EU says Spanish controls at Gibraltar border do not break law

BRUSSELS Fri Nov 15, 2013 9:01am EST

Cars wait in line to enter to Spain at its border with the British territory of Gibraltar, before the arrival of European Commission officials (not pictured) to check the border of Spain (L), in Gibraltar September 25, 2013. REUTERS/Jon Nazca

Cars wait in line to enter to Spain at its border with the British territory of Gibraltar, before the arrival of European Commission officials (not pictured) to check the border of Spain (L), in Gibraltar September 25, 2013.

Credit: Reuters/Jon Nazca

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BRUSSELS (Reuters) - There is no evidence Spain broke EU law by imposing tight controls at its border with Gibraltar, the European Union executive said on Friday, urging both sides to act to ease bottlenecks that strained relations between London and Madrid.

The European Commission sent inspectors to the British territory in September after Britain and Gibraltar complained to Brussels that Spain was applying over-zealous border controls, causing long lines for workers and tourists entering and leaving the rocky outcrop near the tip of southern Spain.

"The Commission has not found evidence to conclude that the checks on persons and goods as operated by the Spanish authorities at the crossing point ... have infringed the relevant provisions of Union law," it said in a statement.

Britain said it was confident that Spain was breaking EU law by imposing "politically-motivated" checks at its border with Gibraltar.

For its part, Spain, which wants to reclaim Gibraltar three centuries after ceding it to Britain in a treaty, said the Commission had backed its position.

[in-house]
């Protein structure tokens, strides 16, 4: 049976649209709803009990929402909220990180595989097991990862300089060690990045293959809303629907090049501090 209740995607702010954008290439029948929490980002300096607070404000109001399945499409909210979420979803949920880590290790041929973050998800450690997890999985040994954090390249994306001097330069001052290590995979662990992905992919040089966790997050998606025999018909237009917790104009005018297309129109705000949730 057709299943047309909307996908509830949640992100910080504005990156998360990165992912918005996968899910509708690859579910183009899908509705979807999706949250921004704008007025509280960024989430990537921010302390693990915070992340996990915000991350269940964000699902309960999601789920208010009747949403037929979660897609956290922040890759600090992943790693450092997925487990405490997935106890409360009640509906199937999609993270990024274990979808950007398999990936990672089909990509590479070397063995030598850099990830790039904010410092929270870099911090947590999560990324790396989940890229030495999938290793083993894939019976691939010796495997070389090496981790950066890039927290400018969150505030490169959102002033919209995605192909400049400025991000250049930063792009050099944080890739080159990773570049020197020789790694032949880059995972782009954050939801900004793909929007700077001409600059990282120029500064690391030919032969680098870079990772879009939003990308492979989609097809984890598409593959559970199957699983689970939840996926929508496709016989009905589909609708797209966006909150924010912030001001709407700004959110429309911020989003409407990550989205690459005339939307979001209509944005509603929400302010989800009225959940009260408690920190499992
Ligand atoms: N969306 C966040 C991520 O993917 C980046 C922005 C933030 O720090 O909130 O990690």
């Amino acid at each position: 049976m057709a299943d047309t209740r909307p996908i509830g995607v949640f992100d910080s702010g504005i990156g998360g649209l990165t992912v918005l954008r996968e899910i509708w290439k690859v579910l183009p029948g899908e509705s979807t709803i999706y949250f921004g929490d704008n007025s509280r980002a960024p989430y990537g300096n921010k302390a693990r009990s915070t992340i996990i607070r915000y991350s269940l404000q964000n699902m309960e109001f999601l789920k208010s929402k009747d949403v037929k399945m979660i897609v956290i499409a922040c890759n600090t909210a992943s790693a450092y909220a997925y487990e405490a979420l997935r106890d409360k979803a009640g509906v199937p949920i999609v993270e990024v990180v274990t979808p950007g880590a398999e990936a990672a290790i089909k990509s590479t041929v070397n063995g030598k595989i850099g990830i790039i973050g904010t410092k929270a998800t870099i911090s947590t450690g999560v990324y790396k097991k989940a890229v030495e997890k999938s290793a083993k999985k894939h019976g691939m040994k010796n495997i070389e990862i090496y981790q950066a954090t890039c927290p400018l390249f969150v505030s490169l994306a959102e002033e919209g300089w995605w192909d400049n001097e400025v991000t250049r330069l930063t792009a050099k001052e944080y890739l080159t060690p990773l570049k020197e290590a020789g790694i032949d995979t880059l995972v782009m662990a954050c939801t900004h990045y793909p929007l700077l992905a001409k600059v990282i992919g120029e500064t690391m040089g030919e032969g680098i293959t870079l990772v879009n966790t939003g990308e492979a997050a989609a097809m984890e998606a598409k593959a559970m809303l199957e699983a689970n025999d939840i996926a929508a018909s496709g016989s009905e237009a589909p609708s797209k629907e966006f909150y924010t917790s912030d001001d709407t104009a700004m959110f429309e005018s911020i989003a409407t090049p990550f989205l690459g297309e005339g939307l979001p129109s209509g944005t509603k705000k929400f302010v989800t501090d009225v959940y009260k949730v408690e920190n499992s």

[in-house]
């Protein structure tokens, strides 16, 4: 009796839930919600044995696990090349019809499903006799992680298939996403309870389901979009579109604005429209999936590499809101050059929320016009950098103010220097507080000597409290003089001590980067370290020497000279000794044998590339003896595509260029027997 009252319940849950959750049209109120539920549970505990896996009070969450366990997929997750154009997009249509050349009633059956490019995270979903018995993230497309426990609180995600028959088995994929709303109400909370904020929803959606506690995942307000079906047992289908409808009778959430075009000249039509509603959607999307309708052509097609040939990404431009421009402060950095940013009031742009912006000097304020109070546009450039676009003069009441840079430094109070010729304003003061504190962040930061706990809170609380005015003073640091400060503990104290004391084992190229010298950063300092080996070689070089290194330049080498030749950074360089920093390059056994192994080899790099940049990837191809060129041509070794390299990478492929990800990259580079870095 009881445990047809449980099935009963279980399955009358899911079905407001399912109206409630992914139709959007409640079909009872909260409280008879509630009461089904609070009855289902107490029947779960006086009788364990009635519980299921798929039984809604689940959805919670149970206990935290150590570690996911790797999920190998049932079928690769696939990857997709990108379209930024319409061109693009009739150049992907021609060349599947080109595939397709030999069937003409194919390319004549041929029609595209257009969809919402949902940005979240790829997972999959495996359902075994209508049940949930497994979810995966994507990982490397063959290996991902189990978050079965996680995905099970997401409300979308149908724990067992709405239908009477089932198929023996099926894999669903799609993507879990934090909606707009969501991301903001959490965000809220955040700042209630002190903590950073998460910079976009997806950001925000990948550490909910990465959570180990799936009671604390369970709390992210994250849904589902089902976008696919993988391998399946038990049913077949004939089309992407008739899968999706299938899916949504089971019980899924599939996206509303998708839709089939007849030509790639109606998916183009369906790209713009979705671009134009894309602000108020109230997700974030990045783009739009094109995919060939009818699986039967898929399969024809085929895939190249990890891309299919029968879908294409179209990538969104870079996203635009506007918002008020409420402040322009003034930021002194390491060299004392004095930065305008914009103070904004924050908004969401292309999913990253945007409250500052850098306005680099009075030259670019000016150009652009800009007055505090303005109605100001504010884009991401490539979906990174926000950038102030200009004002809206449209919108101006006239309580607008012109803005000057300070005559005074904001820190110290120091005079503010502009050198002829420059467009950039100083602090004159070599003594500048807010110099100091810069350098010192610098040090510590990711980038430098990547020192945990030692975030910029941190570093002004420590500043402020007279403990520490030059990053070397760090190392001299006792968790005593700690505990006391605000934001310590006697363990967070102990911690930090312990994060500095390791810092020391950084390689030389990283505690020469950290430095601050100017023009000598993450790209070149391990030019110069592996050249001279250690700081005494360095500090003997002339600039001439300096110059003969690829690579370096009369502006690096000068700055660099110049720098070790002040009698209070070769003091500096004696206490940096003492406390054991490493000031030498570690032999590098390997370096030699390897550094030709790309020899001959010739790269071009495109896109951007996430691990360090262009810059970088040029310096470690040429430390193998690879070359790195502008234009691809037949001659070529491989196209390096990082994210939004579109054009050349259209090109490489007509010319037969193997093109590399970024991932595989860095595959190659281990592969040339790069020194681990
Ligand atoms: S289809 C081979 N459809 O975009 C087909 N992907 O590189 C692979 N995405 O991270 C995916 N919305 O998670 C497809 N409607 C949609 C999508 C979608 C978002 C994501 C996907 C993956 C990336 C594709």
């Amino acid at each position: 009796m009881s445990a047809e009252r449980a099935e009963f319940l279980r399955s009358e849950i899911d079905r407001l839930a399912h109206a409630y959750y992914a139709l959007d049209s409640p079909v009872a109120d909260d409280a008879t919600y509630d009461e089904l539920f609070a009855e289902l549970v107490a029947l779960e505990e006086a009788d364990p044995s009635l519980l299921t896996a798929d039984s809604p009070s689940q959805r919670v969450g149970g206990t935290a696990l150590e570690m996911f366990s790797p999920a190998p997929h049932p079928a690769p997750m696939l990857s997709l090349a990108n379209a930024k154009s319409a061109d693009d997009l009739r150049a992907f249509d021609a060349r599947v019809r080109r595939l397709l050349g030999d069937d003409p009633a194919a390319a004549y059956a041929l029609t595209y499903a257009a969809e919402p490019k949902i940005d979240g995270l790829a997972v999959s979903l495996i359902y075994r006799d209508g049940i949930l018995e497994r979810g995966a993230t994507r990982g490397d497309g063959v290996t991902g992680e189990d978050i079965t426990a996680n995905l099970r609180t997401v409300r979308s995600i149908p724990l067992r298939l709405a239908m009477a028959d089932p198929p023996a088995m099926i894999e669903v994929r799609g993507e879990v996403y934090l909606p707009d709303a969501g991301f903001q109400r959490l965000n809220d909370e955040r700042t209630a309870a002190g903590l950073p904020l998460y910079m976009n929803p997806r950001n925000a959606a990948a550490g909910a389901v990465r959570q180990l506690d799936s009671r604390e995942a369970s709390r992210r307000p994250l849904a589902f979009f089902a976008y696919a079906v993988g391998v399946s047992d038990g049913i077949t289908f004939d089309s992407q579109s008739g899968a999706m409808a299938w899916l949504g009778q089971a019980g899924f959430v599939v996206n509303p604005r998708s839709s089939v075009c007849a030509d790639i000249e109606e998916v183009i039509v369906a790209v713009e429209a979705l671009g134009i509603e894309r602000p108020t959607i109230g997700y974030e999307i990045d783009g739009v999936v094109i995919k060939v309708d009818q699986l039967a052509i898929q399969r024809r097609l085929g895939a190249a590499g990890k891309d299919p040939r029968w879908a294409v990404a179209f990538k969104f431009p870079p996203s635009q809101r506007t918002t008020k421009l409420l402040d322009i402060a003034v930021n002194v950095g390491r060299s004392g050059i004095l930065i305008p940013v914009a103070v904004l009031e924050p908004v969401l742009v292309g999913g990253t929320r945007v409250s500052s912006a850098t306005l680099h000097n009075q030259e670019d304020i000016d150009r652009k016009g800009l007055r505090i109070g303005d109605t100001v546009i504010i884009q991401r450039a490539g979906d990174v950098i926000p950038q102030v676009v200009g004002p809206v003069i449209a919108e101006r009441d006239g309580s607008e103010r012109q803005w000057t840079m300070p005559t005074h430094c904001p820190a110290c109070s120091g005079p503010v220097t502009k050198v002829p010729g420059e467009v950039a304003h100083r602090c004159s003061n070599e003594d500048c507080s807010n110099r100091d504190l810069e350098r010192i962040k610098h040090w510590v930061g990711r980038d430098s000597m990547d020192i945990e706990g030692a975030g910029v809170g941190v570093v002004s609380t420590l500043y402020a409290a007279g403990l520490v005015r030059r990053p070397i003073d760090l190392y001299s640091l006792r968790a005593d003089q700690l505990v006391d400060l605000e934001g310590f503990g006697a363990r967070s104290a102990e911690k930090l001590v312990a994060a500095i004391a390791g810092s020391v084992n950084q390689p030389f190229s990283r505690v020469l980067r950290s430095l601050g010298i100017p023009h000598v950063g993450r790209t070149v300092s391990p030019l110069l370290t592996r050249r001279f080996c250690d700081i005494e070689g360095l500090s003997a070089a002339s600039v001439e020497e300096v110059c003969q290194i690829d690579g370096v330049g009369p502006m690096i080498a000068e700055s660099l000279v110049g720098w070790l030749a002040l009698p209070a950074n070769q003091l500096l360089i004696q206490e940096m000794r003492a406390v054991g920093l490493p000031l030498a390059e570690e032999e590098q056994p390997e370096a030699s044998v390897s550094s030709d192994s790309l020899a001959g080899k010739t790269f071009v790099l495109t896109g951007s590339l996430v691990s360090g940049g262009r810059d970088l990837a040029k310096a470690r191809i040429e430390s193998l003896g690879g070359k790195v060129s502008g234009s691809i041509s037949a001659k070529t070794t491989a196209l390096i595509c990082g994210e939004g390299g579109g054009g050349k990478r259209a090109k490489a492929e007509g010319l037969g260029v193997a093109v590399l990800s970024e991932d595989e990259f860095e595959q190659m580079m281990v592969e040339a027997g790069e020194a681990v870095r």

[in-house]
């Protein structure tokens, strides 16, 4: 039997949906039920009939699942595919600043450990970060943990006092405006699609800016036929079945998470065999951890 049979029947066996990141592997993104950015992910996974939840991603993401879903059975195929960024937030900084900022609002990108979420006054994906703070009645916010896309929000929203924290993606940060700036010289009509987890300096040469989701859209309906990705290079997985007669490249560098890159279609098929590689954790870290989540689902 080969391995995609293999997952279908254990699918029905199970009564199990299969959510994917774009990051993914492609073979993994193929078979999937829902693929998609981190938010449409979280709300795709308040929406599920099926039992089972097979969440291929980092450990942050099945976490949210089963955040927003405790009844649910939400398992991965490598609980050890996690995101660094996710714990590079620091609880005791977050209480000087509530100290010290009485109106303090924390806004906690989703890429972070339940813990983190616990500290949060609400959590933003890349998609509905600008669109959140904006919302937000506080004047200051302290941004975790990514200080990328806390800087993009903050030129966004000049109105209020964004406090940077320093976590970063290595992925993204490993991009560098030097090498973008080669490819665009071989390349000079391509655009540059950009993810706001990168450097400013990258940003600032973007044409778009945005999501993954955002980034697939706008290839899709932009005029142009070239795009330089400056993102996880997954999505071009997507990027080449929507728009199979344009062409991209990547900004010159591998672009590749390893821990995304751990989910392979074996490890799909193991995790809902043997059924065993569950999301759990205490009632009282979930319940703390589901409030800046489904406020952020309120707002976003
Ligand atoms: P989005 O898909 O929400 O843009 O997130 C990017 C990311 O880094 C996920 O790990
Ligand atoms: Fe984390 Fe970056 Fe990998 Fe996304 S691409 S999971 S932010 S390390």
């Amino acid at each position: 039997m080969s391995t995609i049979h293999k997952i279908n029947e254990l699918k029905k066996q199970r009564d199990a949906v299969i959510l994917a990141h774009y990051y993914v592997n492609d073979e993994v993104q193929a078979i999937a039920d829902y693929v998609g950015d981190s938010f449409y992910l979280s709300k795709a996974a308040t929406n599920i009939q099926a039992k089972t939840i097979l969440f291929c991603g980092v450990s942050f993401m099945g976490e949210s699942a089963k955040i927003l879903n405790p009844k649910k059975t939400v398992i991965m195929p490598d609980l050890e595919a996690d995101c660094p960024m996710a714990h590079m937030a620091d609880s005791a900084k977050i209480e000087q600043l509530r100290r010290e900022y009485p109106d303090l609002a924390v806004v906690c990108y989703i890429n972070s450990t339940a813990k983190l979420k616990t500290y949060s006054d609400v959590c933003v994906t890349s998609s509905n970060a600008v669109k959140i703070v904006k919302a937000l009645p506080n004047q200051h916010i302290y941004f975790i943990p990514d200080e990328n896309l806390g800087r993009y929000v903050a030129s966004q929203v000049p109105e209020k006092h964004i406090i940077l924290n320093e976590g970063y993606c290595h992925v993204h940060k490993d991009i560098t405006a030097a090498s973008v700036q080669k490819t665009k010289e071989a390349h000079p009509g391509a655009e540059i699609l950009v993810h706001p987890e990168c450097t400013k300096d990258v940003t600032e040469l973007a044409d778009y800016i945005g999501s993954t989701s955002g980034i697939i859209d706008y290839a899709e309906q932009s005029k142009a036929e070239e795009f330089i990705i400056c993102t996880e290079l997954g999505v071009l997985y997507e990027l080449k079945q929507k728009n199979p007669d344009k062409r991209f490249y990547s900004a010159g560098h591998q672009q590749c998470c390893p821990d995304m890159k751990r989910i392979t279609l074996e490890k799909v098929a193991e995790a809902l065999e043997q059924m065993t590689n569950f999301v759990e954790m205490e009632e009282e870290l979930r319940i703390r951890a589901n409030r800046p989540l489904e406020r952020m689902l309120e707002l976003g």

"The government is satisfied because Brussels has signaled that we did not break any Community rules by establishing those controls at the Gibraltar border," Deputy Prime Minister Soraya Saenz de Santamaria told reporters in Madrid.

The Commission wrote to the Spanish and British governments recommending practical ways to improve the flow of people and traffic through the border crossing.

Gibraltar is not part of the European Union's Schengen passport-free area, so travelers between Spain and Gibraltar are subject to passport and customs checks.

Spain has complained that Gibraltar has not done enough to stem what it says is an increasing flow of smuggled cigarettes out of the territory, which has a low sales tax. Cigarettes are about 40 percent cheaper on "the Rock" than in Spain.

TOBACCO-SMUGGLING

The Commission said Spain should improve traffic flows at the border crossing, for example by increasing the number of vehicle lanes, and carrying out better targeted checks on travelers. It urged Britain to improve safeguards against tobacco-smuggling. Both sides should exchange intelligence on tobacco-smuggling, the Commission added.

It asked both sides to report back to Brussels within six months on what they had done to carry out its recommendations.

Gibraltar, whose population is about 30,000, has a booming economy largely based on online gambling and insurance firms. Millions of tourists visit every year, attracted by its subtropical climate, rare Barbary macaque monkeys, duty-free shops and overtly British culture.

Since August, Gibraltar has continued to complain sporadically of excessive border controls on the Spanish side of the border, both entering and leaving the British enclave.

Gibraltar's complaint is that on some occasions Spain unfairly searches every single person and car entering and leaving the British territory, causing hours of delays.

The dispute broke out soon after a tiff between Gibraltar and Spain over fishing in waters around the Rock.

Spain said Gibraltar had caused environmental damage and blocked access to its boats in July when it dropped concrete blocks into a shallow area of disputed waters to create an artificial reef.

Gibraltar says Spanish fishing boats have depleted fisheries with illegal methods and the reef would help replenish stocks. Gibraltar accused Spain of stepping up border checks in retaliation for the reef. Spain denied this.

(Additional reporting by Julien Toyer and Fiona Ortiz in Madrid and Andrew Osborn and Peter Griffiths in London; editing by Mark Heinrich)

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